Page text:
Sightline Video Production

5 Common Pitfalls of Video Production

Video Production Pitfalls

Although video production is now a more affordable communication tool, the time and cost involved in creating successful quality videos mean that it’s vitally important to avoid any pitfalls.

There are several that can trip you up. In fact, some of our clients have made these mistakes and, as a result, have beaten a path to our door to solve the problem!

For your benefit, so you don’t succumb to these hazards along the way, here are five common pitfalls to avoid.

(1) Cutting corners on Pre-Production

The immediacy of video is creating a bit of a mindset that pre-production (the planning and organising prior to filming) is no longer necessary. Most smartphones have a half-decent camera and many businesses are creating short video clips in this way, without any pre-planning.

The smartphone-type video certainly has a place, particularly on social media where you might want to share what you’re up to in the office today, or even respond to a customer’s request with a quick ‘how to’.

However, if you’re looking to create quality video assets that have longevity, target your audience clearly and fulfil specific business and marketing objectives, pre-production is a really important part of the process.

This doesn’t mean you need to dot every ‘i’ and cross every ‘t’, a bit of spontaneity and flexibility can be really beneficial; but you do need to define your goals and objectives so that you don’t waste time and money creating content that simply doesn’t work.

(2) Not understanding your target audience

What you want to see in your company’s video is not necessarily what your audience wants to see. If you’re a senior exec and you’re creating internal comms for those employees on the shop floor, you need to make sure the video’s content addresses them – not the other members of the Board. Similarly, if you’re a 28-year-old marketing director, what you might like to see in a video is not automatically what a target audience of 65+ year-olds will identify with. Never target your video at yourself!

(3) Trying to include too much information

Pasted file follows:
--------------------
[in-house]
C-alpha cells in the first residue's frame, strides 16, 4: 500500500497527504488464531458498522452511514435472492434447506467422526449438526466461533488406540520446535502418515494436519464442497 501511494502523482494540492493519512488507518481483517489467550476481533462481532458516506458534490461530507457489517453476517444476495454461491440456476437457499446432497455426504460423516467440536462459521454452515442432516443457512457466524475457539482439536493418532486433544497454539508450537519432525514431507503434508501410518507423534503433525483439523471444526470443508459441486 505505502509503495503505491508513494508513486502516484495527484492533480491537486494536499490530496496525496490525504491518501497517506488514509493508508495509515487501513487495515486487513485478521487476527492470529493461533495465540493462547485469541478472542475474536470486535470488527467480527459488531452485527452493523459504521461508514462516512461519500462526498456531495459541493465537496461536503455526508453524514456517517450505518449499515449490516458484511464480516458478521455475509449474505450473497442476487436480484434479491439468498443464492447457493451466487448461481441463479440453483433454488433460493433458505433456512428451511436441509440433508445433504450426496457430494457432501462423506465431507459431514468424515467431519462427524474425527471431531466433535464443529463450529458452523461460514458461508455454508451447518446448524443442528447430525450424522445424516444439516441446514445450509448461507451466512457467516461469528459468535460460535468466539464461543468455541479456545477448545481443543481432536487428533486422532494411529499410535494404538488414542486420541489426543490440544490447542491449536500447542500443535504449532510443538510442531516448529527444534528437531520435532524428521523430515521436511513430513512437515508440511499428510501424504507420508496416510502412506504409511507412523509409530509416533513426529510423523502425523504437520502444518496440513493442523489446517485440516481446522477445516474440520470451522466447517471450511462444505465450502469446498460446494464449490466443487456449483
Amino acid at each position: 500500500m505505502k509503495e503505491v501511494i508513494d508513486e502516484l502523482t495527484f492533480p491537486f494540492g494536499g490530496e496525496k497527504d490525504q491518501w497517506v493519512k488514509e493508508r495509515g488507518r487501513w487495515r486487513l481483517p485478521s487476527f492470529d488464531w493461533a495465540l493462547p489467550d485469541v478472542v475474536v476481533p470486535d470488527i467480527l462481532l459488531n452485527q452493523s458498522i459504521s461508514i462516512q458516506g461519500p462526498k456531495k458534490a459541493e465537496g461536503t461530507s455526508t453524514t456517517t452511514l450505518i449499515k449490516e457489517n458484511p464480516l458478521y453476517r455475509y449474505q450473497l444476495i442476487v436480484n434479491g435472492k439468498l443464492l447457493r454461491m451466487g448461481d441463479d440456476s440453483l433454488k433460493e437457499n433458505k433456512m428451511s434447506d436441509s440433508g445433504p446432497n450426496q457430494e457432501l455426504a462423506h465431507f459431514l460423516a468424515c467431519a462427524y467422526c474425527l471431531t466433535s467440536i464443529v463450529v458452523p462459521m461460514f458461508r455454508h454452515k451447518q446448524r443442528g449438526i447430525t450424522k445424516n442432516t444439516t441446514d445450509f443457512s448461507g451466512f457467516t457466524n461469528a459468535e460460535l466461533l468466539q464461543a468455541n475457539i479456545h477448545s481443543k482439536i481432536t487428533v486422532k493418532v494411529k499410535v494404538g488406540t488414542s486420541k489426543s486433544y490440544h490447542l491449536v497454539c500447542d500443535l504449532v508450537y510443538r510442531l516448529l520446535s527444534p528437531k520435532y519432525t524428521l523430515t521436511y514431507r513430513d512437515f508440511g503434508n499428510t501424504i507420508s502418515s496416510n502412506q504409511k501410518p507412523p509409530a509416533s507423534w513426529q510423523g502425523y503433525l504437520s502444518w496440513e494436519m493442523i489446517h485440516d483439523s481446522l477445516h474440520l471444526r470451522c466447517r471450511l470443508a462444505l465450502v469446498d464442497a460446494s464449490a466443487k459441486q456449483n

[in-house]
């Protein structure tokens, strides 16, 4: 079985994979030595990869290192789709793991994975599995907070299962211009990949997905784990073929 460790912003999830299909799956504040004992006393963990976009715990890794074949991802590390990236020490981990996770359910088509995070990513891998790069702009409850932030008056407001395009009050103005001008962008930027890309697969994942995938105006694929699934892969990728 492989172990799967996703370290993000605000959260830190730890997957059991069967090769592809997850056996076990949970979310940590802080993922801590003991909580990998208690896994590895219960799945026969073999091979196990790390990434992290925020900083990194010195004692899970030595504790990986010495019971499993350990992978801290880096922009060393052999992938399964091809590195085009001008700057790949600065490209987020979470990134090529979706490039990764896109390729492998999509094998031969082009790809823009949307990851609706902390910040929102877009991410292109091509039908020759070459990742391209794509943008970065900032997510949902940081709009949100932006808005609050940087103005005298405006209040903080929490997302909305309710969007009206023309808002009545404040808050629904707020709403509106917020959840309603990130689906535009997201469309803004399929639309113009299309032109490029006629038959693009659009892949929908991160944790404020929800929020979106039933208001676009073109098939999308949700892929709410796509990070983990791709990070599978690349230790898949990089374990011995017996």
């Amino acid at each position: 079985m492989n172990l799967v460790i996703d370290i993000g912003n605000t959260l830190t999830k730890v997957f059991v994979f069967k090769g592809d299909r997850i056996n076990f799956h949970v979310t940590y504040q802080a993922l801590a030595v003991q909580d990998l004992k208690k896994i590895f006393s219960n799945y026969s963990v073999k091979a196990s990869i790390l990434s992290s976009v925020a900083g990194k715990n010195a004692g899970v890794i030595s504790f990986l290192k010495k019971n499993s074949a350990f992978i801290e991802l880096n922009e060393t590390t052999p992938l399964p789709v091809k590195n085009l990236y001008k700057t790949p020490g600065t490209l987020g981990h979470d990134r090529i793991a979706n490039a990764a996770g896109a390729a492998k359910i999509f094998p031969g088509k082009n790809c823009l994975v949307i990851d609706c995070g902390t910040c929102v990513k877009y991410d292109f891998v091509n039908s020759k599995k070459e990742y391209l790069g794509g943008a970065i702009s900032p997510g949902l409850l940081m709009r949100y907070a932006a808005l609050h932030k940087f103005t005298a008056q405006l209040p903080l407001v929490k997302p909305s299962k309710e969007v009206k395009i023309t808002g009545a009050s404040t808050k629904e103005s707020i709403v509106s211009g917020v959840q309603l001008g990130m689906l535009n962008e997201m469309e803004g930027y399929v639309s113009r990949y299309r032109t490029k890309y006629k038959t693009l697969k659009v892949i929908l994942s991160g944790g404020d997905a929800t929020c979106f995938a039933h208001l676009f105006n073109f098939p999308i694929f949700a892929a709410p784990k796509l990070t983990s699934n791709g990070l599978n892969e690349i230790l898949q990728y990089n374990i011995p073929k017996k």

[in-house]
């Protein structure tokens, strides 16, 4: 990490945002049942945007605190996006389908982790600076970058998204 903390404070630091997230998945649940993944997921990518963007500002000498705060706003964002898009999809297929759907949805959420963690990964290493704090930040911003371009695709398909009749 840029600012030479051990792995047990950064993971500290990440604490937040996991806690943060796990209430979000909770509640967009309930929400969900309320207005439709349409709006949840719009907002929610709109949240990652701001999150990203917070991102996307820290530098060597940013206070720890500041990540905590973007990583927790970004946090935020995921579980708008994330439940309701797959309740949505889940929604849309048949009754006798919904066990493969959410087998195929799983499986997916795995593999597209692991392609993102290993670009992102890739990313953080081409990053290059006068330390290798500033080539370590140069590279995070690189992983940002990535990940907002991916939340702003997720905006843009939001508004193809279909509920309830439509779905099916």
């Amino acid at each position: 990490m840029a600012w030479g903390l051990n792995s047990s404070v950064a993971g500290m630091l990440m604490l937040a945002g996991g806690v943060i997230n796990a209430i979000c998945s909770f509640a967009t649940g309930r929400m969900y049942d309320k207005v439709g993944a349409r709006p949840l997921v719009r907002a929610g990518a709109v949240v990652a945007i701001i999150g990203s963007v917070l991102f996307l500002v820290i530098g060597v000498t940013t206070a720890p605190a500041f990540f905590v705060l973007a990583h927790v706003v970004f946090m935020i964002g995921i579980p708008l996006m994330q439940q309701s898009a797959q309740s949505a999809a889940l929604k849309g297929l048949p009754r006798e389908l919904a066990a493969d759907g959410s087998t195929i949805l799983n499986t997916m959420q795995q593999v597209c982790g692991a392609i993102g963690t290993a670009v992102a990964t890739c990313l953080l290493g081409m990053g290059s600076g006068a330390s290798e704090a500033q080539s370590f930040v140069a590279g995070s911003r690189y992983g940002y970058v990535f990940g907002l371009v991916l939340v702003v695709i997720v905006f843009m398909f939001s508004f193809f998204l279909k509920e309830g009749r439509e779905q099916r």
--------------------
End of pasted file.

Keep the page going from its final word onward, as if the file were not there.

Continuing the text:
The most successful videos (and TV adverts) are those that have a very simple, clear message. They might use lots of visual effects, a captivating storyline, or a cast of thousands, but drill down through all of this and you will find a concise, targeted proposition.

Although your product or service may have many benefits, which you can share through your video, it will have one specific message for your target audience. It could be that ‘it will save you time’, or that ‘it will make you look amazing’; whatever that message is, it needs to come across loud and clear without any other confusing or conflicting messages.

Similarly, if you’re selling B2B services, your message might simply be ‘we are the best’. Or if you are creating explainer videos, the message should be ‘these are the steps you need to take for success’. The rest of the video’s content and the information you share, should all be backing up this proposition, driving viewers to take action based on this clear message.

(4) Not playing to the video’s strengths

With stats like ‘55% of people watch videos online every day’, lots of businesses are looking for opportunities to use video as part of their content marketing, brand awareness and sales strategies. Great news for video production companies!

However, jumping on the bandwagon is all very well if you have a good concept that works with the medium. But just creating a video because everyone else is, is not a good starting point for successful video communications. Lots of video content out there (whisper) is not very good.

Some companies are broadcasting content just for the sake of it; they are not creating engaging content, not adding value for their audience, and perhaps using video when another format would be much more effective.

To avoid this pitfall it is essential that you ask ‘how can we use video effectively to communicate our message?’

(5) DIYers – cutting corners

As mentioned before, some video content can be produced entirely in-house, if it meets your objectives and is an acceptable way of communicating with employees and customers. However, be aware that this could be a false economy – especially when you consider the impact on your image and reputation.

For example, if you’re tempted to write the script yourself, consider whether you have the expertise to do so. A poor script can weaken the overall quality of your video and, therefore, its success in reaching your audience and generating the response you need.

In a training video, for example, using your own staff to play characters in a scene, instead of professional actors, can work well – in some situations. In other situations, the lack of professionalism can result in an unconvincing story that fails to make an impact – in fact, it can turn the audience off; they lose interest; they don’t learn.

Filming everything on your smartphone might sound appealing but it could be a huge mistake! The images may look fantastic on a small phone screen, but will they look the same on a full-size PC or TV screen, or projected on a large screen at a meeting or conference? You also need to consider exposure levels, the ability to get wide shots and close-ups (without using different lenses), sound quality, etc. How will your audience perceive your brand image and message … will they take you seriously?

Involving a professional video producer can actually save you time and money – and result in much better quality content.

Written by Keith Thomas | Senior Producer, Sightline